I'm the kind of person that can wait a good 50 to 100 pages before I need a real hook. Before I can comment on how things are progressing as a whole and if they interest me. I'm not sure if the critiquers (for lack of a better example) are merely being over analytical, or if this really is the norm. I see it with my parents when they watch movies or TV shows, in that if nothing action-y happens in the first ten minutes, they'll give the old "this needs to pick up" shtick and I start to get a little frustrated. Sometimes slow is good, in my opinion. Sometimes I'm hooked by other, smaller things beside a compelling plot (but how can you create a compelling plot from the onset?) or compelling characters (but how can you create compelling characters from the onset without falling into cliche?). It's frustrating at times, and I'm unsure if there is an answer.

Ramble over, I guess the question was: Does there need to be a visible hook in a book from the onset? Or are you fine with letting it develop over time?
“It’s a dangerous thing, pretense. A man ought to know who he is, even if he isn’t proud to be it.” - Tomorrow the Killing, Daniel Polansky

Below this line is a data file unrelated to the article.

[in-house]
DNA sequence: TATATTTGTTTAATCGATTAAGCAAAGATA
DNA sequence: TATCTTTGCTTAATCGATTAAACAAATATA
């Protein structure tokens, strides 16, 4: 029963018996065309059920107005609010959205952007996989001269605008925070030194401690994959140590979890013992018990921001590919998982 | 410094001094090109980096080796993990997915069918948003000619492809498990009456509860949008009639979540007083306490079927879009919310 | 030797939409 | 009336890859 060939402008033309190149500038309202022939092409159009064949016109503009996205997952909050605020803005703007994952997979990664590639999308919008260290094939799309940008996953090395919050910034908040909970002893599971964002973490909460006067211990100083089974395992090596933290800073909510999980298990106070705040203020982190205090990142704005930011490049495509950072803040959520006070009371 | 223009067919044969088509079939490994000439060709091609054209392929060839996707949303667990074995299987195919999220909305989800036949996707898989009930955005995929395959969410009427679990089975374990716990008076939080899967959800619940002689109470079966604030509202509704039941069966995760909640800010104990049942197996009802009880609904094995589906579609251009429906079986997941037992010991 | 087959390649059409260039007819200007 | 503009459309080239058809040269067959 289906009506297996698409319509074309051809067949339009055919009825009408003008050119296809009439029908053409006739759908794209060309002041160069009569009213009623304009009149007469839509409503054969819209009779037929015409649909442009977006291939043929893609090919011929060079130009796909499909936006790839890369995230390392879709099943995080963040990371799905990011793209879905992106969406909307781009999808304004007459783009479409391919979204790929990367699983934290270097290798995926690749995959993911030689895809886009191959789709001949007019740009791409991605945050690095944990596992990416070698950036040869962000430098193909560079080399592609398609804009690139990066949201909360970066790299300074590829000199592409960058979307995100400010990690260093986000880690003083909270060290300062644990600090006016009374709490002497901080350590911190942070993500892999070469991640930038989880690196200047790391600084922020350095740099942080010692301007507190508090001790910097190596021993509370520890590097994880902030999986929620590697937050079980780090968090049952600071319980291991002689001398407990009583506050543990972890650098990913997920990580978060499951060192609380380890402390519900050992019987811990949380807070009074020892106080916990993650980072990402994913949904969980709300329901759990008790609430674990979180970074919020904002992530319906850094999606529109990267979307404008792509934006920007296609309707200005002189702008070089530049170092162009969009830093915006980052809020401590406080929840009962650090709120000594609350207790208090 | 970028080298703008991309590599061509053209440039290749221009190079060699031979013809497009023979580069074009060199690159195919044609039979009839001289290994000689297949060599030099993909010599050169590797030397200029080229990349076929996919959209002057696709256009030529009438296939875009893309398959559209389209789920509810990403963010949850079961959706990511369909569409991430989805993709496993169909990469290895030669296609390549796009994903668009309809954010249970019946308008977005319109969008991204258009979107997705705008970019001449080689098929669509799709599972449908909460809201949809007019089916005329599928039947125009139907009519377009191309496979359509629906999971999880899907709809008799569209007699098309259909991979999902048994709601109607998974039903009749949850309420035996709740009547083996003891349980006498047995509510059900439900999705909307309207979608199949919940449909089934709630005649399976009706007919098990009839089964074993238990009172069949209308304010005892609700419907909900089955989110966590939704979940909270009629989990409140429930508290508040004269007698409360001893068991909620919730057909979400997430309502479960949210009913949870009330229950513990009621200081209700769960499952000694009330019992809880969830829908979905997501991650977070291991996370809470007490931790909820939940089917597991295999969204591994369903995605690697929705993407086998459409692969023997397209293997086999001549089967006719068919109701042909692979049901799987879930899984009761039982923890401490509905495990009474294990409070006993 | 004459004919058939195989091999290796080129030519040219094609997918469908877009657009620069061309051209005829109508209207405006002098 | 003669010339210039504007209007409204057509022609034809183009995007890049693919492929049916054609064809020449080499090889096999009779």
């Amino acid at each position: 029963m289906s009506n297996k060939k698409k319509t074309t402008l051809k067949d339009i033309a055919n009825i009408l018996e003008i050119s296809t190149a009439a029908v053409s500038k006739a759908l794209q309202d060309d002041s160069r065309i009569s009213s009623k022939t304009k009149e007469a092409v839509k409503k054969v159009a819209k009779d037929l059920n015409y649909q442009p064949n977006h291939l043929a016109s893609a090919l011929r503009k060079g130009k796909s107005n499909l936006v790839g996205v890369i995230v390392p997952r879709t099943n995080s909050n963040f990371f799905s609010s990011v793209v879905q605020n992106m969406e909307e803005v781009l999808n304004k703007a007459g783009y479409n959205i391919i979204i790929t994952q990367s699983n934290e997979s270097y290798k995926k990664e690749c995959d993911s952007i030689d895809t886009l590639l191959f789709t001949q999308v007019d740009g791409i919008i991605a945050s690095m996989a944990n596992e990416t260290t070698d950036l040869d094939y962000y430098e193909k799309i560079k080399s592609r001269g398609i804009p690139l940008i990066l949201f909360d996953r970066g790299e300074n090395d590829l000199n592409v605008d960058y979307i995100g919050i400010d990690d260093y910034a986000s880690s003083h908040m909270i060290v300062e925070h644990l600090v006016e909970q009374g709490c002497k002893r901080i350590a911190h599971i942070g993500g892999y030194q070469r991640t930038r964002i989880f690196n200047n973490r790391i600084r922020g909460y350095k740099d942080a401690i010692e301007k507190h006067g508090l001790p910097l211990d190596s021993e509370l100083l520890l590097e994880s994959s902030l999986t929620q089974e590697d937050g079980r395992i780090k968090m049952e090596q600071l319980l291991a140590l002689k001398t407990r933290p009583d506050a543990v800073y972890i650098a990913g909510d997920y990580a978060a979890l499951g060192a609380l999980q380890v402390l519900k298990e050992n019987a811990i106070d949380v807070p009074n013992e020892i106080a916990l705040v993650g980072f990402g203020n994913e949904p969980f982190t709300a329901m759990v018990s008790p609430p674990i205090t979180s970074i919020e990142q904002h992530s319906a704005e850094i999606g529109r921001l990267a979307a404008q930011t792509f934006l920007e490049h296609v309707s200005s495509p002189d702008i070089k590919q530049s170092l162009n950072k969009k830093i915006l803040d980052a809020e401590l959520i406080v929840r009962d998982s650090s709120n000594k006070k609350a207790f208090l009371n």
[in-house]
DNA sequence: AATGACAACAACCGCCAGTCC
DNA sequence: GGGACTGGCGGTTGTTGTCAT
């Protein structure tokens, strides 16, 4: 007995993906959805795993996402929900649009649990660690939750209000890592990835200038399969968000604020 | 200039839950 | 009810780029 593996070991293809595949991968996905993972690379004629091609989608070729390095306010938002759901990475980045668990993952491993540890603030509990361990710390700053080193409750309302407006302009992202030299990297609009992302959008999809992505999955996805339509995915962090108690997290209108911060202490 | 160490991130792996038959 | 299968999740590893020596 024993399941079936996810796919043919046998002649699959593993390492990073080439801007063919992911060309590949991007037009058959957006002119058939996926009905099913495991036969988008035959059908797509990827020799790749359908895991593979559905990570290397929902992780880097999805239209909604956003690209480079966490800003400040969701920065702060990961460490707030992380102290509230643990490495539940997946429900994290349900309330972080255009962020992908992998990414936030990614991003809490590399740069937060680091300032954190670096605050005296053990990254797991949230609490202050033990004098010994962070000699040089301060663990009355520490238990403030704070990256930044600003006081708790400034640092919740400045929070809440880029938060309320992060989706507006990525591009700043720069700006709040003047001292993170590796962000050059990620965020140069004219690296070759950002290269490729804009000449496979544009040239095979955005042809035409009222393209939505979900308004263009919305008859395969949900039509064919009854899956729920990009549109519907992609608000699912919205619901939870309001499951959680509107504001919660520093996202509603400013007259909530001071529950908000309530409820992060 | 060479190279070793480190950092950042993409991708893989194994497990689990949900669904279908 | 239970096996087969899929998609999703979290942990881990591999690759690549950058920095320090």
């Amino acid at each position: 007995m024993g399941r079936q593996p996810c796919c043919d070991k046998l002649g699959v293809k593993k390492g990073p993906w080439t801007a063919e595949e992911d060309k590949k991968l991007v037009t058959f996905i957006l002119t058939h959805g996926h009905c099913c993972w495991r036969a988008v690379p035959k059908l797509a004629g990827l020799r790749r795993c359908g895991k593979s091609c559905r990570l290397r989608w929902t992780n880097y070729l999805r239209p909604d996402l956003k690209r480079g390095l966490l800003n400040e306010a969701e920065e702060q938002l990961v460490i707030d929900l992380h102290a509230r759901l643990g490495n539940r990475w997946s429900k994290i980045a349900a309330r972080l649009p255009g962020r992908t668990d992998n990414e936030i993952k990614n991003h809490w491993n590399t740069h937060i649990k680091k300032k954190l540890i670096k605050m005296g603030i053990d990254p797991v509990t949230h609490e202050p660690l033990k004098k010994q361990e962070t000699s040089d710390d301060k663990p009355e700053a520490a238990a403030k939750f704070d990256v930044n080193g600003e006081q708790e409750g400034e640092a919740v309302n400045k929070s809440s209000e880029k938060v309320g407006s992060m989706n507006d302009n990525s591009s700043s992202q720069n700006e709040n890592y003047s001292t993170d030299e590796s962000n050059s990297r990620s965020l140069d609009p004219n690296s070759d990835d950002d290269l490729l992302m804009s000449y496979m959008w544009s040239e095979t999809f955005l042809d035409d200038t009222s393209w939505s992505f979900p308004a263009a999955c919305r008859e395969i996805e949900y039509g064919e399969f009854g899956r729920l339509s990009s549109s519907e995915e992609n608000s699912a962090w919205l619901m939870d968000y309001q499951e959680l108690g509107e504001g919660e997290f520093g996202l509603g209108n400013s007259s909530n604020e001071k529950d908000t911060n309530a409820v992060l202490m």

For book reviews - https://acerbicwriting.com/

Offline jefGoelz

Re: Does There Need To Be A Hook?
« Reply #1 on: July 31, 2015, 03:30:41 AM »
I think there needs to be a hook, but that hook can involve lots of different things.
Oh, that's an interesting character, I'd like to read more . . .
Oh, fight scene, I want more of that . . .
Pithy comment that summarizes some aspect of being human, yeah that's neat, I want more. . .
OMG unicorns firing lasers out of their horns, this is a world I'd like to explore . . .
Oooh, turning several tropes upside down in the first paragraph, I got to see more . . .

Offline Rukaio_Alter

  • Writing Contest Regular and Ineffectual Comic Relief
  • Writing Group
  • Ambient Mage
  • ****
  • Posts: 412
  • Total likes: 431
    • View Profile
Re: Does There Need To Be A Hook?
« Reply #2 on: July 31, 2015, 03:51:15 AM »
(This is kind of doubling as a response to some of the posts in the 'Writer with a capital W' thread so apologies if I go a touch off topic in places)